An Address at Gettysburg

On this date, November 19, in 1863, Abraham Lincoln delivered the Gettysburg Address at the dedication of the Soldiers’ National Cemetery in Gettysburg, Pennsylvania.

I heard or read the speech several times in school, but I don’t think its importance or powerful brevity made a strong impression on me then. Now considered one of the greatest speeches in American history, it is often taught in public speaking courses. Students are surprised at its brevity, which is part of its power.

As an adult, I visited the cemetery and battlefield. Though it is now a National Park Service tourist attraction with buildings, parking lots, and a gift shop, walking along the battlefield still had a kind of hard-to-describe power.

Gouverneur Warren Monument atop Little Round Top

November 19 was four and a half months after the battle, and it was a foggy, cold morning. Lincoln arrived at about 10 a.m. Around noon, the sun came out as the crowds gathered on a hill overlooking the battlefield. A military band played, and a local preacher offered a long prayer. Surprisingly, Lincoln was not considered to be the headlining orator. That was Edward Everett who spoke for more than two hours and described the Battle of Gettysburg in great detail. When Everett finished, Lincoln spoke.

“Four score and seven years ago our fathers brought forth on this continent a new nation, conceived in liberty, and dedicated to the proposition that all men are created equal.

Now we are engaged in a great civil war, testing whether that nation, or any nation, so conceived and so dedicated, can long endure. We are met on a great battle-field of that war. We have come to dedicate a portion of that field, as a final resting place for those who here gave their lives that that nation might live. It is altogether fitting and proper that we should do this.

But, in a larger sense, we can not dedicate, we can not consecrate, we can not hallow this ground. The brave men, living and dead, who struggled here, have consecrated it, far above our poor power to add or detract. The world will little note, nor long remember what we say here, but it can never forget what they did here. It is for us the living, rather, to be dedicated here to the unfinished work which they who fought here have thus far so nobly advanced. It is rather for us to be here dedicated to the great task remaining before us — that from these honored dead we take increased devotion to that cause for which they gave the last full measure of devotion — that we here highly resolve that these dead shall not have died in vain — that this nation, under God, shall have a new birth of freedom — and that government of the people, by the people, for the people, shall not perish from the earth.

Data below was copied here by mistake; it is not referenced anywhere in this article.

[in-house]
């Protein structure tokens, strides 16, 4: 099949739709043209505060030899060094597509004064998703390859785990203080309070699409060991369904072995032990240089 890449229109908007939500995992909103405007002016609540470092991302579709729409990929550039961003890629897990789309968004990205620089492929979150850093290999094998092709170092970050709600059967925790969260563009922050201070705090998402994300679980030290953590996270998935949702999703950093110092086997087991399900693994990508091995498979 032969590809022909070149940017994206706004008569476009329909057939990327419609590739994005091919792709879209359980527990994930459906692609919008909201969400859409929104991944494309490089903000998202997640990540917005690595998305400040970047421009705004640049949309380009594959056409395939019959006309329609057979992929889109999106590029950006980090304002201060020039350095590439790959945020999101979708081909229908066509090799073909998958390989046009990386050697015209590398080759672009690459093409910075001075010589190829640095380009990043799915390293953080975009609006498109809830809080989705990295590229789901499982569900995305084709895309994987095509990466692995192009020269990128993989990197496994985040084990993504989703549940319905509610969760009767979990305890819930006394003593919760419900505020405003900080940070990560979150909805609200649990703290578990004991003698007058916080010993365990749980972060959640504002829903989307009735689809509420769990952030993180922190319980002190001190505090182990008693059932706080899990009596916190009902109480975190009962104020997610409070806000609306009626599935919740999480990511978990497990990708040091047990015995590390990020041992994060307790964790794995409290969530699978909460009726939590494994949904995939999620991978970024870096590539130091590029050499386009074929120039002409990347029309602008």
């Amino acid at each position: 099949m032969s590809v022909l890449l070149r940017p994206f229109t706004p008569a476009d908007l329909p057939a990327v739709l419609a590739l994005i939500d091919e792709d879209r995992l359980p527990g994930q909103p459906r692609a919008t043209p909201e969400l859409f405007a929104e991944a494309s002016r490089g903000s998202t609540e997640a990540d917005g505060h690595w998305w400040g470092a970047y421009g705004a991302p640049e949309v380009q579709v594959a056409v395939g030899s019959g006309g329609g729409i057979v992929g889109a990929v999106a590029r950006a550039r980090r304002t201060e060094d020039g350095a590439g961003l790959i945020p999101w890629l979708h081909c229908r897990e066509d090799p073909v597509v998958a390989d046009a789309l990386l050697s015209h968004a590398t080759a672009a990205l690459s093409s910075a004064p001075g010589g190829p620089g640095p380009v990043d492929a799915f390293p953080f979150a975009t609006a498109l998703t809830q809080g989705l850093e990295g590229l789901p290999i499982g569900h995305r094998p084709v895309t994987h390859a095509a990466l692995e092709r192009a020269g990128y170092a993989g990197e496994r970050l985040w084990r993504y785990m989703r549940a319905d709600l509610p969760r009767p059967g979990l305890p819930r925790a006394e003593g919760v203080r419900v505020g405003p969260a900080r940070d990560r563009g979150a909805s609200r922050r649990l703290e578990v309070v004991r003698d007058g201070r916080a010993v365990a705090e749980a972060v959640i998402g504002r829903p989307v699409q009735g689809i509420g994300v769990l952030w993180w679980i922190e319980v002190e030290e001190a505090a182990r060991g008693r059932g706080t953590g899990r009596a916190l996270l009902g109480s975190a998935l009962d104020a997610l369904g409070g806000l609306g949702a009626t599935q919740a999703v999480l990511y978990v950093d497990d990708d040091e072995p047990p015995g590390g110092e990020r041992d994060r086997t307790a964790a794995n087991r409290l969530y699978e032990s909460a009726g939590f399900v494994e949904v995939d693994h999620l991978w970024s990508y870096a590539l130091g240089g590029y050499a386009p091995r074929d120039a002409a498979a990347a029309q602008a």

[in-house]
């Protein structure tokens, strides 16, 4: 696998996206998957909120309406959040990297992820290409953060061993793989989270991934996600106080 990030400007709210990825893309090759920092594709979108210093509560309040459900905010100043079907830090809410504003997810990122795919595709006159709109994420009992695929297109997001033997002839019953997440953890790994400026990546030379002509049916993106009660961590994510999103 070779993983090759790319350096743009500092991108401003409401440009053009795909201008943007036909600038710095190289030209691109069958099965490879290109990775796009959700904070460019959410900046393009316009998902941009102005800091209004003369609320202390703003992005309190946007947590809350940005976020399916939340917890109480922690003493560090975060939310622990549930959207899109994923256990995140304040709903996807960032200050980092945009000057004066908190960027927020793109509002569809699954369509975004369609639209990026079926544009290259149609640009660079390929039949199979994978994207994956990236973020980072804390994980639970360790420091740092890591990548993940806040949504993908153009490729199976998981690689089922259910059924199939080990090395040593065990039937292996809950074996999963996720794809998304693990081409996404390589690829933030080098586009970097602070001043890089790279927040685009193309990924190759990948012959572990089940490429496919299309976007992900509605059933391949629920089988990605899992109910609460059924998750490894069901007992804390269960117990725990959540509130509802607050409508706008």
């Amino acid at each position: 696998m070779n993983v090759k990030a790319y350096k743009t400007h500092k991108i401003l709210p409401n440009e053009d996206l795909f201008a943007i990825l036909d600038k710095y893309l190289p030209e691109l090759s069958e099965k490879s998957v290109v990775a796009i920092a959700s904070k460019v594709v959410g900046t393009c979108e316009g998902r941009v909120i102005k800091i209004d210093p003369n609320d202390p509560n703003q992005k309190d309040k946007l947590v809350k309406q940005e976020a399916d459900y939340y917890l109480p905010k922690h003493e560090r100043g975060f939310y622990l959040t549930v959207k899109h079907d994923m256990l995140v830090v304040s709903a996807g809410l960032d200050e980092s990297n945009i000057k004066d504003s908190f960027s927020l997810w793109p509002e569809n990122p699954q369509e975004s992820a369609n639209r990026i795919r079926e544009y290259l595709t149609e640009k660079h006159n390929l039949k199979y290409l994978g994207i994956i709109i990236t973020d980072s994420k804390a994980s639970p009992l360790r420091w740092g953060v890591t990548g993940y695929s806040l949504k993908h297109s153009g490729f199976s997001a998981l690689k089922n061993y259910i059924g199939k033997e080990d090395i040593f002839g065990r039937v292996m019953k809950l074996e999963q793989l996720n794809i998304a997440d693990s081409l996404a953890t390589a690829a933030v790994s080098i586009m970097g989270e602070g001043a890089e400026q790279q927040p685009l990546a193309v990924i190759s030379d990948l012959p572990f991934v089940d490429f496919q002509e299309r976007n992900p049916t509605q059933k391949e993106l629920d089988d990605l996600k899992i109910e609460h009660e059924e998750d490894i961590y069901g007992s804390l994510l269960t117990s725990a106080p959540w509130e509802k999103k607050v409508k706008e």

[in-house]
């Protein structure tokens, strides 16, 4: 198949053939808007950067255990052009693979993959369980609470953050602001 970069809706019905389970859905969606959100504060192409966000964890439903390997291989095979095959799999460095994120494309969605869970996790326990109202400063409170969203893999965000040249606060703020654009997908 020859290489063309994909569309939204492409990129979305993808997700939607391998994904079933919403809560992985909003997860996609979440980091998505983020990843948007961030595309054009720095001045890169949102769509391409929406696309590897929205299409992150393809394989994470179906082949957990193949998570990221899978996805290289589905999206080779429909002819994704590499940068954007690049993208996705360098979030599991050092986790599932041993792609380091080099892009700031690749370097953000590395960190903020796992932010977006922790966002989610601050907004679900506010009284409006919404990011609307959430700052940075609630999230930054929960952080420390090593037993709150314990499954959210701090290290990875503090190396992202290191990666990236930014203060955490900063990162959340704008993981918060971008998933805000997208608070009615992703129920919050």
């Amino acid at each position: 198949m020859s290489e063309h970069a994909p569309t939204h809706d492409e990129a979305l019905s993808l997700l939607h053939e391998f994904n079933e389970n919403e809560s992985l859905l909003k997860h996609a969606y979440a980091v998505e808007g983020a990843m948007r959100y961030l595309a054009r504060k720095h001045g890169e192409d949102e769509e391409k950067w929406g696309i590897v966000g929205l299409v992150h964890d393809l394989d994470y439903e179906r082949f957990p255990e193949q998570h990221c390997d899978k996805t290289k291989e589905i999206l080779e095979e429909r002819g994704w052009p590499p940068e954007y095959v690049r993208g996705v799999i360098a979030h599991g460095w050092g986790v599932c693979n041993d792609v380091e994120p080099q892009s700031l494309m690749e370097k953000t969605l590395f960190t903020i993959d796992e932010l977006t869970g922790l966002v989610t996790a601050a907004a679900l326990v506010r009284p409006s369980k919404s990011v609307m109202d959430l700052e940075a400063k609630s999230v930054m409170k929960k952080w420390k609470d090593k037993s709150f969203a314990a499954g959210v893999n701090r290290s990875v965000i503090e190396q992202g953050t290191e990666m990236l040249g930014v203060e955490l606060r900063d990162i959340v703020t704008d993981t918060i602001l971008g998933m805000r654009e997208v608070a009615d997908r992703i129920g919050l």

Lincoln’s Gettysburg Address ran for just over two minutes. It is less than 300 words. Ten long sentences. It was so brief, that many of the 15,000 people that attended the ceremony didn’t even realize that the president had spoken.

The next day, Everett told Lincoln, “I wish that I could flatter myself that I had come as near to the central idea of the occasion in two hours as you did in two minutes.”

On the train trip from Washington, D.C. to Gettysburg on November 18, Lincoln remarked to a member of his cabinet that he felt weak. Several people who accompanied the President reported that he had been dizzy the next morning and that his face had “a ghastly color” and that he was “sad, mournful, almost haggard.” After the speech, when Lincoln boarded the 6:30pm train to return to Washington, D.C., he was feverish and weak with a severe headache, and when he returned to the White House, he was diagnosed with a mild case of smallpox.

The Address inscribed on the wall of the Lincoln Memorial

There are several versions of the speech because five different manuscript copies exist and they vary slightly. Lincoln gave copies to both of his private secretaries, and the other three versions were re-written by the president after he made the speech. The Bliss Copy, named for Colonel Alexander Bliss, is the only copy that was signed and dated by Lincoln, and it’s generally accepted as the official version for that reason.

The last time I felt the power of his address was when I read it as it is inscribed on the Lincoln Memorial on a trip to Washington, DC in November of 2016. It was just after the election of President Trump. I, and many Americans, were wondering how differently Lincoln’s words would be interpreted by different groups of people today.

Link to an NPS Virtual Tour of Gettysburg National Military Park

The “Valley of Death” and Devil’s Den as viewed from the statue of General Warren
on Little Round Top, Phot: NPS, 1910.

Applejack and Jersey Lightning